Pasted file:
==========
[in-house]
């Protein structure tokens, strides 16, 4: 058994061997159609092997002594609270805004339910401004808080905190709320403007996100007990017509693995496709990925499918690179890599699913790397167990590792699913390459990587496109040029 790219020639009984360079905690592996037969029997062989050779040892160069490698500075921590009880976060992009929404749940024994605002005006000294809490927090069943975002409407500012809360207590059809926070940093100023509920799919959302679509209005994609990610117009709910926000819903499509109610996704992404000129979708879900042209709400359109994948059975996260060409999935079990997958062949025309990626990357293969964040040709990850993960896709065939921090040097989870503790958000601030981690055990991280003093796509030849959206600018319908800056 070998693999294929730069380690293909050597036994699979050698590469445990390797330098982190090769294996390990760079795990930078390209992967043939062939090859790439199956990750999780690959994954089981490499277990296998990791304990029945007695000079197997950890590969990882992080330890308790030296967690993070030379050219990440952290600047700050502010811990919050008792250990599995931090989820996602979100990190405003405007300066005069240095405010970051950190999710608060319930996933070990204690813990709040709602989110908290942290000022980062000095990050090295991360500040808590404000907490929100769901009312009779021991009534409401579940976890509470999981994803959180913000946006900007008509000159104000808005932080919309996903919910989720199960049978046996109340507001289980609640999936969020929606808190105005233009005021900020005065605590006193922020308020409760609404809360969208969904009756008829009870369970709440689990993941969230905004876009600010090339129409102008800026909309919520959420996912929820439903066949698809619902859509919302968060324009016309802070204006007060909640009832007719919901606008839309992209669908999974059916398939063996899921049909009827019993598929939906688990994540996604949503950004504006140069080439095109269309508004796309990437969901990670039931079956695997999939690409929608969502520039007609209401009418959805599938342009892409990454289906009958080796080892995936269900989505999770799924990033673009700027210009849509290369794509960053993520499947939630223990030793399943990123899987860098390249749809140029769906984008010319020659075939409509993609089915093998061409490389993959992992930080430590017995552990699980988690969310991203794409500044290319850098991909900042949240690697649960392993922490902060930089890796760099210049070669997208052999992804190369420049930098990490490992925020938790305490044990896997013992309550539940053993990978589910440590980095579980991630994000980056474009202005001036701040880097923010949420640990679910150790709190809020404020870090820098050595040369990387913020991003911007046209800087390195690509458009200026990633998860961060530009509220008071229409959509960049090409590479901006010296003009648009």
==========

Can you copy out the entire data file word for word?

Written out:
[in-house]
């Protein structure tokens, strides 16, 4: 058994061997159609092997002594609270805004339910401004808080905190709320403007996100007990017509693995496709990925499918690179890599699913790397167990590792699913390459990587496109040029 790219020639009984360079905690592996037969029997062989050779040892160069490698500075921590009880976060992009929404749940024994605002005006000294809490927090069943975002409407500012809360207590059809926070940093100023509920799919959302679509209005994609990610117009709910926000819903499509109610996704992404000129979708879900042209709400359109994948059975996260060409999935079990997958062949025309990626990357293969964040040709990850993960896709065939921090040097989870503790958000601030981690055990991280003093796509030849959206600018319908800056 070998693999294929730069380690293909050597036994699979050698590469445990390797330098982190090769294996390990760079795990930078390209992967043939062939090859790439199956990750999780690959994954089981490499277990296998990791304990029945007695000079197997950890590969990882992080330890308790030296967690993070030379050219990440952290600047700050502010811990919050008792250990599995931090989820996602979100990190405003405007300066005069240095405010970051950190999710608060319930996933070990204690813990709040709602989110908290942290000022980062000095990050090295991360500040808590404000907490929100769901009312009779021991009534409401579940976890509470999981994803959180913000946006900007008509000159104000808005932080919309996903919910989720199960049978046996109340507001289980609640999936969020929606808190105005233009005021900020005065605590006193922020308020409760609404809360969208969904009756008829009870369970709440689990993941969230905004876009600010090339129409102008800026909309919520959420996912929820439903066949698809619902859509919302968060324009016309802070204006007060909640009832007719919901606008839309992209669908999974059916398939063996899921049909009827019993598929939906688990994540996604949503950004504006140069080439095109269309508004796309990437969901990670039931079956695997999939690409929608969502520039007609209401009418959805599938342009892409990454289906009958080796080892995936269900989505999770799924990033673009700027210009849509290369794509960053993520499947939630223990030793399943990123899987860098390249749809140029769906984008010319020659075939409509993609089915093998061409490389993959992992930080430590017995552990699980988690969310991203794409500044290319850098991909900042949240690697649960392993922490902060930089890796760099210049070669997208052999992804190369420049930098990490490992925020938790305490044990896997013992309550539940053993990978589910440590980095579980991630994000980056474009202005001036701040880097923010949420640990679910150790709190809020404020870090820098050595040369990387913020991003911007046209800087390195690509458009200026990633998860961060530009509220008071229409959509960049090409590479901006010296003009648009």